In the end, Mia leaves home with the teenage boy in hopes of finding a better life.

FISH TANK is compelling filmmaking with brilliant storytelling, direction, and acting, which is mostly by first time actors. Katie Jarvis is Mia and portrays her with raw emotion and a vulnerability usually reserved for only seasoned actresses. Michael Fassbender is brilliant as the conflicted man controlled by his libido. The script is tight, though long, but it has great characters.

The difficulty with the movie, however, is that it is totally immoral. The movie helps viewers understand Mia, see her lousy life, and figure out why she might be attracted to Conner, but they will hate to see her seduced by him. Then, Mia goes and kidnaps Conner’s daughter, and all sympathy for her gets lost. Thus, the only character viewers could care about, even if out of pity, becomes profane.

As Mia and her boyfriend drive away, the director cuts to a balloon flying away, above the city. This is to show how Mia is now free of her circumstances. Yet, while she may be free of her circumstances, she is still the same old nixed-up teenager, only now in a different city.

FISH TANK has a lot of graphic, explicit content. It contains a scene of Mia and Conner that shows their sex act very graphically. For this rather long scene alone, this movie becomes abhorrent. Adding to that disgusting situation, FISH TANK has plenty of strong foul and vulgar language, much of it coming from the teenagers and younger sister. The movie also contains drinking by teenagers and adults, and smoking by children, teenagers, and adults. Finally, there is one brief shot of upper female nudity and plenty of other sexual situations.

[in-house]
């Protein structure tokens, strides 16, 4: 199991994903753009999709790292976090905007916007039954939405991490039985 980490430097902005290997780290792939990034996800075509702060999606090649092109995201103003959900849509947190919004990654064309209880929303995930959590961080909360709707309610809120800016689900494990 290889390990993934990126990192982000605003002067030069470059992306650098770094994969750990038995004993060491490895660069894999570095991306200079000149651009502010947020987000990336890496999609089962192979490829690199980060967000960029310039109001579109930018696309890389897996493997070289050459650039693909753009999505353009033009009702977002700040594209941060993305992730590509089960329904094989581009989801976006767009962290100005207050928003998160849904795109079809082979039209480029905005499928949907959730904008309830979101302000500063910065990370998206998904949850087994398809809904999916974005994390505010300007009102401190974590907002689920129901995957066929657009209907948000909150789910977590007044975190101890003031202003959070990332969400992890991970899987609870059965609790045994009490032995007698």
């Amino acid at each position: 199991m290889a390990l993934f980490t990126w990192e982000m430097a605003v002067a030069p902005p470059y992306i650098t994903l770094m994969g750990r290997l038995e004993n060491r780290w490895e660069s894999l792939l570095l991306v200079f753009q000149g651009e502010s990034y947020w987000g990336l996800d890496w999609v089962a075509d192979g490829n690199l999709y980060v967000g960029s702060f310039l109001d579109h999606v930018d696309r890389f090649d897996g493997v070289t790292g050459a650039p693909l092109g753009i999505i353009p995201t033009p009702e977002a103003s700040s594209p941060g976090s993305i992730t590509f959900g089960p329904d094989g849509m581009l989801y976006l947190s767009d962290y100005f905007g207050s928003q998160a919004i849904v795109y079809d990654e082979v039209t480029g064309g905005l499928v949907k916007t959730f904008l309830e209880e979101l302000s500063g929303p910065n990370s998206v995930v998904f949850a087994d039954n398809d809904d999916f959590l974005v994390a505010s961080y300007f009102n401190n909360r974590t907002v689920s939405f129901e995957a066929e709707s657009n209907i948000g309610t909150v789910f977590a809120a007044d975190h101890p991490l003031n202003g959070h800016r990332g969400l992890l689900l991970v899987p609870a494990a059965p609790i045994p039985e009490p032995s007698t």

FISH TANK is part of a disturbing, despicable trend in the movie industry sexualizing underage teenagers and showing pedophilia. No wonder America has so many public school teachers and administrators arrested for sexually abusing the children of the parents who help pay their salaries!

In Brief:

FISH TANK is an extremely well made, yet morally bankrupt drama about a 15-year-old girl, Mia, who becomes sexually involved with her mom’s new live in boyfriend, Conner. When Conner arrives, Mia is attracted to him and responds to his attentions. When Mia gets drunk with a teenage boy, Conner seems jealous. Conner seduces Mia. She willingly gets involved with him sexually, but Conner abruptly leaves. Mia discovers he already has a wife and young daughter. In anger and confusion, Mia kidnaps the young daughter but ultimately returns her safely.

FISH TANK is compelling filmmaking, with brilliant storytelling and acting, which is mostly by first time actors. However, the movie is morally bankrupt. It contains a lot of lewd content, including a graphic scene of pedophilia. For this scene alone, the movie becomes abhorrent. There is also plenty of strong foul language, much of it coming from the teenagers and children, along with underage drinking and smoking by both children and teenagers. FISH TANK also has brief nudity in one scene. All of this despicable content reflects the movie’s amoral and immoral pagan worldview. Media-wise moviegoers definitely will want to stay away.